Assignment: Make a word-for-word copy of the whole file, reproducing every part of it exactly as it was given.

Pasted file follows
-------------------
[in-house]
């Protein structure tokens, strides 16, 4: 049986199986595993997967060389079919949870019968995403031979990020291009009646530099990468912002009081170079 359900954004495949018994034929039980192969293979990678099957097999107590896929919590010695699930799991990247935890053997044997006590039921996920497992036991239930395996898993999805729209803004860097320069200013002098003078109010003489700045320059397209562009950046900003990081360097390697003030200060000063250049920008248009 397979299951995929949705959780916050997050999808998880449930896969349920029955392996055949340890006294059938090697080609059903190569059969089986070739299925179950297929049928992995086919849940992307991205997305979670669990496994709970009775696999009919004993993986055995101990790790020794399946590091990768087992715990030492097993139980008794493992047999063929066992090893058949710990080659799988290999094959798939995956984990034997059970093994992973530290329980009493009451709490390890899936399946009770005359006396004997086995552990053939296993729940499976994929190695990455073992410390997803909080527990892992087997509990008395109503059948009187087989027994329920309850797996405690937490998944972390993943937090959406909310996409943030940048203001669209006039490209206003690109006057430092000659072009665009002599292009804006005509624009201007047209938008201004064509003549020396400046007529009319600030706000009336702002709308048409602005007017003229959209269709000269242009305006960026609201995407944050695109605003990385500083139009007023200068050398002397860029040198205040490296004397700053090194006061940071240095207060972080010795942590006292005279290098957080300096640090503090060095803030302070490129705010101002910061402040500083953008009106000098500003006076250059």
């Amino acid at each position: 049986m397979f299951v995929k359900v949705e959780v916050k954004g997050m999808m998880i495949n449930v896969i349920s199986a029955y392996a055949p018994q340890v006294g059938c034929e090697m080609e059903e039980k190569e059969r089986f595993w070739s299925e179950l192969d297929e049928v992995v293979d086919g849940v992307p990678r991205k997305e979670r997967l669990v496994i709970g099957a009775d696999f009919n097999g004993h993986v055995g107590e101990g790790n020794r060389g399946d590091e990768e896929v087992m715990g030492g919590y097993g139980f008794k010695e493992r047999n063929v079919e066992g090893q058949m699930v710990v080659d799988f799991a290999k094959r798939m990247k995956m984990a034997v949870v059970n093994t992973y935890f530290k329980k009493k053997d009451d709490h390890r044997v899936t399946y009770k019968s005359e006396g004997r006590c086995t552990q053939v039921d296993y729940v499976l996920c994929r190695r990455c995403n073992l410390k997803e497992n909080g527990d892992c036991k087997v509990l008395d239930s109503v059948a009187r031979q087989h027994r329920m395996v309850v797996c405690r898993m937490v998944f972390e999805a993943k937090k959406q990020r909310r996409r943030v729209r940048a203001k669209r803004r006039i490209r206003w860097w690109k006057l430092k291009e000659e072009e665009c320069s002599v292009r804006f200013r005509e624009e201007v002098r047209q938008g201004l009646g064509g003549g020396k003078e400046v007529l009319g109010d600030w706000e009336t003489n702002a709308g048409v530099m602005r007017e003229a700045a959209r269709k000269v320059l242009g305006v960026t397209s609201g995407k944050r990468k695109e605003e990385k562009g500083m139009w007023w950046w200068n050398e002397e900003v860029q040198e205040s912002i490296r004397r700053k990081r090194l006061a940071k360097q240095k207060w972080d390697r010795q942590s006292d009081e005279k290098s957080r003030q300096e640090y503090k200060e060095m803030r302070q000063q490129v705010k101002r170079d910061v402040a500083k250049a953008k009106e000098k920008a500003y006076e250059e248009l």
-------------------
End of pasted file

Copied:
[in-house]
């Protein structure tokens, strides 16, 4: 049986199986595993997967060389079919949870019968995403031979990020291009009646530099990468912002009081170079 359900954004495949018994034929039980192969293979990678099957097999107590896929919590010695699930799991990247935890053997044997006590039921996920497992036991239930395996898993999805729209803004860097320069200013002098003078109010003489700045320059397209562009950046900003990081360097390697003030200060000063250049920008248009 397979299951995929949705959780916050997050999808998880449930896969349920029955392996055949340890006294059938090697080609059903190569059969089986070739299925179950297929049928992995086919849940992307991205997305979670669990496994709970009775696999009919004993993986055995101990790790020794399946590091990768087992715990030492097993139980008794493992047999063929066992090893058949710990080659799988290999094959798939995956984990034997059970093994992973530290329980009493009451709490390890899936399946009770005359006396004997086995552990053939296993729940499976994929190695990455073992410390997803909080527990892992087997509990008395109503059948009187087989027994329920309850797996405690937490998944972390993943937090959406909310996409943030940048203001669209006039490209206003690109006057430092000659072009665009002599292009804006005509624009201007047209938008201004064509003549020396400046007529009319600030706000009336702002709308048409602005007017003229959209269709000269242009305006960026609201995407944050695109605003990385500083139009007023200068050398002397860029040198205040490296004397700053090194006061940071240095207060972080010795942590006292005279290098957080300096640090503090060095803030302070490129705010101002910061402040500083953008009106000098500003006076250059």
């Amino acid at each position: 049986m397979f299951v995929k359900v949705e959780v916050k954004g997050m999808m998880i495949n449930v896969i349920s199986a029955y392996a055949p018994q340890v006294g059938c034929e090697m080609e059903e039980k190569e059969r089986f595993w070739s299925e179950l192969d297929e049928v992995v293979d086919g849940v992307p990678r991205k997305e979670r997967l669990v496994i709970g099957a009775d696999f009919n097999g004993h993986v055995g107590e101990g790790n020794r060389g399946d590091e990768e896929v087992m715990g030492g919590y097993g139980f008794k010695e493992r047999n063929v079919e066992g090893q058949m699930v710990v080659d799988f799991a290999k094959r798939m990247k995956m984990a034997v949870v059970n093994t992973y935890f530290k329980k009493k053997d009451d709490h390890r044997v899936t399946y009770k019968s005359e006396g004997r006590c086995t552990q053939v039921d296993y729940v499976l996920c994929r190695r990455c995403n073992l410390k997803e497992n909080g527990d892992c036991k087997v509990l008395d239930s109503v059948a009187r031979q087989h027994r329920m395996v309850v797996c405690r898993m937490v998944f972390e999805a993943k937090k959406q990020r909310r996409r943030v729209r940048a203001k669209r803004r006039i490209r206003w860097w690109k006057l430092k291009e000659e072009e665009c320069s002599v292009r804006f200013r005509e624009e201007v002098r047209q938008g201004l009646g064509g003549g020396k003078e400046v007529l009319g109010d600030w706000e009336t003489n702002a709308g048409v530099m602005r007017e003229a700045a959209r269709k000269v320059l242009g305006v960026t397209s609201g995407k944050r990468k695109e605003e990385k562009g500083m139009w007023w950046w200068n050398e002397e900003v860029q040198e205040s912002i490296r004397r700053k990081r090194l006061a940071k360097q240095k207060w972080d390697r010795q942590s006292d009081e005279k290098s957080r003030q300096e640090y503090k200060e060095m803030r302070q000063q490129v705010k101002r170079d910061v402040a500083k250049a953008k009106e000098k920008a500003y006076e250059e248009l």